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Controversy builds as shroud tests near.

Controversy builds as shroud tests near

While the Catholic Church has agreed to let scientists attempt to date the Shroud of Turin, a linen relic that many believe once wrapped the crucified body of Christ, officials have not publicly announced when. However, people familiar with the radiocarbon-dating tests believe they will begin soon -- and midst considerable controversy.

The controversy erupted last year when Cardinal Ballestrero, the Archbishop of Turin and pontifical custodian of the shroud, announced the Church had chosen three labs to date the textile (SN: 11/7/87, p.302) -- half the number a scientific consortium had recommended one year earlier. The scientists' protocol (SN: 4/25/87, p.265) also would have employed two different types of carbon-14 test procedures--the conventional proportional-counting technique (which measures emissions from radioactive carbon) and tandem-accelerator mass spectrometry (which can directly measure carbon-14 without waiting for its decay). But since accelerators need only a third as large a sample as the counter tests, Ballestrero decided to limit testing to accelerators. He further limited participating labs to those routinely dating archaeological samples.

The process winnowed the field of researchers down to those at the University of Arizona in Tucson, the Federal Technical Institute in Zurich, Switzerland, and the University of Oxford in England. It also reduced by two-thirds -- to about 40 milligrams -- the quantity of shroud allowed to be sacrificed.

Some scientists express concern about the three-lab decision. Among them are Harry Gove of the University of Rochester (N.Y.) physics department -- whose lab developed the accelerator carbon-14 dating technique -- and Garman Harbottle of Brookhaven National Laboratory in Upton, N.Y. According to Harbottle, there "appears to be about a one in five chance for any given measurement" that the answer will be very wrong. If there are only three labs, he says, it may be difficult to identify whose is the spurious reading.

Geoscientist Paul Damon, co-director of the Arizona tests, downplays that concern, pointing out that "we hope to get a number of [carbon-14] analyses from the 1 square centimeter of [shroud] being sent us" -- perhaps as many as seven.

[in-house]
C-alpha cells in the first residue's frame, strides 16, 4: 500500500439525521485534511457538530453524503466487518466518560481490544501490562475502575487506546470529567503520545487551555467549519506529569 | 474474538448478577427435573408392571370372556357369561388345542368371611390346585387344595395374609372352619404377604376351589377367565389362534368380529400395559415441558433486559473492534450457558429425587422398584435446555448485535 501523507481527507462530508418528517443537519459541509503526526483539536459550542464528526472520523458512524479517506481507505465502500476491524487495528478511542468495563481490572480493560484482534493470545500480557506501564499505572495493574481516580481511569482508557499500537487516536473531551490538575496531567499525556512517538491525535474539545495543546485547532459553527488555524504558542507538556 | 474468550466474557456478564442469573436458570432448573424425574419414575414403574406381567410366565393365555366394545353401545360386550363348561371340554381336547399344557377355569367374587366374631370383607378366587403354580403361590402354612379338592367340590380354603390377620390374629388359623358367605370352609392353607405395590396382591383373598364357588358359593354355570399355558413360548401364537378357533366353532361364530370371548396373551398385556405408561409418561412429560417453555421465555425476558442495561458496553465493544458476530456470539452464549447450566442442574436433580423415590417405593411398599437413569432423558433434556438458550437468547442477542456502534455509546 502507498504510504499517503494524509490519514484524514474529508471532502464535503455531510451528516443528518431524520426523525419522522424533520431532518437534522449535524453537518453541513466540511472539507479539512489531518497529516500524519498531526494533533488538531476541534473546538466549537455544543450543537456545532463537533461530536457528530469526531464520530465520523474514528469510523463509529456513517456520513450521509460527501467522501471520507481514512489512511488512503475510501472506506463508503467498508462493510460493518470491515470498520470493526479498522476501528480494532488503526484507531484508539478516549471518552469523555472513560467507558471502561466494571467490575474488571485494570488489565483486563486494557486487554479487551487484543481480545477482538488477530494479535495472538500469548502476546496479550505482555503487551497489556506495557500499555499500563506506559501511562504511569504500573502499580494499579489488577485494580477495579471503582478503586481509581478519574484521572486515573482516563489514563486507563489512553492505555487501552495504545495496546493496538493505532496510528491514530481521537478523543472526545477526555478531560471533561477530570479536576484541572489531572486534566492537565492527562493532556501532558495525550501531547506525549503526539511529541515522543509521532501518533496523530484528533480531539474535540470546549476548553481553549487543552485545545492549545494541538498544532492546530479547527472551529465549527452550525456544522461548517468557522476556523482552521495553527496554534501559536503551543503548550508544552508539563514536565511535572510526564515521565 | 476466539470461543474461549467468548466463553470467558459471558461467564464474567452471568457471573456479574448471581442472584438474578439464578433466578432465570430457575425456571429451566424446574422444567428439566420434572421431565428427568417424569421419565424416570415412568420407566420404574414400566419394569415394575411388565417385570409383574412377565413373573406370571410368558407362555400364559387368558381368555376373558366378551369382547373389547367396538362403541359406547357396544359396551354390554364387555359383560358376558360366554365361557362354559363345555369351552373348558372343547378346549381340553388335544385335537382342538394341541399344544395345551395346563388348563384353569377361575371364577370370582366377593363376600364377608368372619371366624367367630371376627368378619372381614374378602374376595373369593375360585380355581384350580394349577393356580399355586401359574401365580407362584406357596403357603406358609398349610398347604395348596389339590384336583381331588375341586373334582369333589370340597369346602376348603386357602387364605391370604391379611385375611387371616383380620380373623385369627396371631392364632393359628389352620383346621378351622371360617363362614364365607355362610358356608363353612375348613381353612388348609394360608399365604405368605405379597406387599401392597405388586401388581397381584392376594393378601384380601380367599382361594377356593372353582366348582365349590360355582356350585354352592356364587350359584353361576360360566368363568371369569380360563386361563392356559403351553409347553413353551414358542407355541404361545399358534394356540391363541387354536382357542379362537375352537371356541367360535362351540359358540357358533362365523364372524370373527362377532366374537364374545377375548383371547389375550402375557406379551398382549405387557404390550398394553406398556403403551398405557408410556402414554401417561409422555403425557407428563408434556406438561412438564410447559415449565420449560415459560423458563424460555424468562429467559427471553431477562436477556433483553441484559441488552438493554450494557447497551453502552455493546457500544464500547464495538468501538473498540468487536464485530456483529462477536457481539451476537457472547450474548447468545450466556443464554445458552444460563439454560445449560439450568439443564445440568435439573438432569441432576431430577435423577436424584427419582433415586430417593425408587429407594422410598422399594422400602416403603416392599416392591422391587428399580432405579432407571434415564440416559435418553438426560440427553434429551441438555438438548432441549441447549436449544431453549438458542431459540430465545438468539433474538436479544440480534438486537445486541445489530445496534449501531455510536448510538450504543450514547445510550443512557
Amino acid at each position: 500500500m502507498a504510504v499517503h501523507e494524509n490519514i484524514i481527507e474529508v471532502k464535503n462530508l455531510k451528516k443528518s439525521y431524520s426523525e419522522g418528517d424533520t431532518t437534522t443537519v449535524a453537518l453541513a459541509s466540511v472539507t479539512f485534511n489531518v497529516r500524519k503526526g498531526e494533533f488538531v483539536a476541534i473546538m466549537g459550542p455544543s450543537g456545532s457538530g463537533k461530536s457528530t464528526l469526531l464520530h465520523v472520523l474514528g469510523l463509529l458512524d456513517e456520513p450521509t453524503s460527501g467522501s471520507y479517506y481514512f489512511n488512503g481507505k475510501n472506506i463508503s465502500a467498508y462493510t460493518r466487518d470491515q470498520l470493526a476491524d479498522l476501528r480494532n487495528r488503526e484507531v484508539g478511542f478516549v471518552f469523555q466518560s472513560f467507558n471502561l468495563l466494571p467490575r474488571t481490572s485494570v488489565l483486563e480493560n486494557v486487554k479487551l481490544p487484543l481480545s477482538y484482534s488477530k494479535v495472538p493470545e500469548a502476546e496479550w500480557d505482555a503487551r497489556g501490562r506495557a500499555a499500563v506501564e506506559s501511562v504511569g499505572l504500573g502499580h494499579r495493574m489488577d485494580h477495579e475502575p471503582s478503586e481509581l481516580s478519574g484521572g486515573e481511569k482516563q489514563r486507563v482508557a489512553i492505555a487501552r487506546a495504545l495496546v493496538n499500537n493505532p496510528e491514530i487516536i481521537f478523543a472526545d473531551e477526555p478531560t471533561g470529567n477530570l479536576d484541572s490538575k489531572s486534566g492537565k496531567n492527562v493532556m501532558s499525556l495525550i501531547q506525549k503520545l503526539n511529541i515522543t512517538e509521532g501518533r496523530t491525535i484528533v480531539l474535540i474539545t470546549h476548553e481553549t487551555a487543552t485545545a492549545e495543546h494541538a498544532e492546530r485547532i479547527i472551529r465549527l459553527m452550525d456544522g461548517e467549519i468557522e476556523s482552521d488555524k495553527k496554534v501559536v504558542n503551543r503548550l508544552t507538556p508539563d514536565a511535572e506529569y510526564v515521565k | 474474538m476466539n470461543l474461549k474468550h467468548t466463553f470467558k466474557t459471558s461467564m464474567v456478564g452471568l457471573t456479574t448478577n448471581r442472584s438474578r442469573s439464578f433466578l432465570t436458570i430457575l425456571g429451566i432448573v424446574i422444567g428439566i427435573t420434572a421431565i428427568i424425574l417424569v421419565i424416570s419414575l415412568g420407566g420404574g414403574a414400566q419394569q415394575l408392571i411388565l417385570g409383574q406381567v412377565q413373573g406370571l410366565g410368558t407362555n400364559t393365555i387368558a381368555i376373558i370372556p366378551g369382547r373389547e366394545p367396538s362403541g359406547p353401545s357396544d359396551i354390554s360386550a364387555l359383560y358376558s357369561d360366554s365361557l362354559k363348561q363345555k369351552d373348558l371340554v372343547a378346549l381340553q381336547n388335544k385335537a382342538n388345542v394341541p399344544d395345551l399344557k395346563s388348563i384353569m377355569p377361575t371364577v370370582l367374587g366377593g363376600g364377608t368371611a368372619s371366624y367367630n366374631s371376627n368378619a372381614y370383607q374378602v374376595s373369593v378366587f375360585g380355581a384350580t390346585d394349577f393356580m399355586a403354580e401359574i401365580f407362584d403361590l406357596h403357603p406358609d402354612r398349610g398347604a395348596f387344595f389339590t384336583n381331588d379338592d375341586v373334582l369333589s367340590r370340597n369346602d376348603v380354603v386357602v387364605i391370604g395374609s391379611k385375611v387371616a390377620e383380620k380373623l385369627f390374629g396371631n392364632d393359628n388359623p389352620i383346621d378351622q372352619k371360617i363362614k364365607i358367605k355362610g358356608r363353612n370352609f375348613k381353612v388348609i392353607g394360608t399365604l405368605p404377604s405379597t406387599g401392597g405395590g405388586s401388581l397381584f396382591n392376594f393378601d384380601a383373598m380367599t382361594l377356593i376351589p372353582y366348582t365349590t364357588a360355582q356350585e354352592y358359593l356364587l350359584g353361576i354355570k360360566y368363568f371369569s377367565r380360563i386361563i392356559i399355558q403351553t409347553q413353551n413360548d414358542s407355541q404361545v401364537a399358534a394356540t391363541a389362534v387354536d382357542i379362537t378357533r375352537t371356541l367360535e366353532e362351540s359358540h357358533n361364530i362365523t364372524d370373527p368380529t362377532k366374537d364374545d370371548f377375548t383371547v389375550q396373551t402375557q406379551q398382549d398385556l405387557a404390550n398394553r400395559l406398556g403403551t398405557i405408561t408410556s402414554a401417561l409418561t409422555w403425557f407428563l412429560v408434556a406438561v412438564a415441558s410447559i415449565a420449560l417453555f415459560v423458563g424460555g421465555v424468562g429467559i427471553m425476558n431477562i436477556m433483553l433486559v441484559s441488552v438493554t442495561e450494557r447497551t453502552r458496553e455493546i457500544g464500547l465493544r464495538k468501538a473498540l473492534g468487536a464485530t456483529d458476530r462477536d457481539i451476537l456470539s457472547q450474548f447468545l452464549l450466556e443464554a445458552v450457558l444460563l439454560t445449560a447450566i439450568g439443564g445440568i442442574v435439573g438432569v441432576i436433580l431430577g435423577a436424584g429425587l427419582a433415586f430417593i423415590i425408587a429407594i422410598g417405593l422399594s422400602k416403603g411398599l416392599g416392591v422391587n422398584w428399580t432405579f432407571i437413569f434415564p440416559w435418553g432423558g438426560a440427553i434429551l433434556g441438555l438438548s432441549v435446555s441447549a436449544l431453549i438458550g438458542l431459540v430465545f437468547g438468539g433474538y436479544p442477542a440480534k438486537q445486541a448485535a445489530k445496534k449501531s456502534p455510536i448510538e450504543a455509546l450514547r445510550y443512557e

Harbottle and Gove, whose lab does not routinely date archaeological samples, are just unhappy their labs were eliminated because they didn't meet the archbishop's requirements, says Robert Dinegar, a retired Los Alamos National Laboratory physical chemist and the Episcopal priest who, along with Harbottle, has been a co-coordinator of the Shroud of Turin Research Project. "Though I would like to see a counter laboratory [like Harbottle's] included," Dinegar says, "we can certainly get a viable answer from the accelerator method."

Archaeologist Paul Maloney, vice-president of the Garnerville, N.Y.-based Association of Scientists and Scholars International for Shroud of Turin Ltd., is not so sure. For a report he sent to Ballestrero last month, Maloney interviewed a number of prominent members of the radio-carbon-dating community, many of them unconnected with the shroud project. He says he found that they tend to share a "grave concern ... that accelerator technology is not yet redy to do what the Church wants it to do" -- largely because of the frequency of spurious readings from small samples. Maloney says he hopes the Church will postpone the upcoming tests to reconsider its decision to use just three labs

and the accelerator technology.

Even if the tests do begin soon, don't expect an immediate announcement of results. Damon says final results should be issued toward the end of the year in an announcement by the archbishop and in a refereed journal by the scientists.
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Title Annotation:attempt to date Shroud of Turin
Author:Raloff, Janet
Publication:Science News
Date:Apr 16, 1988
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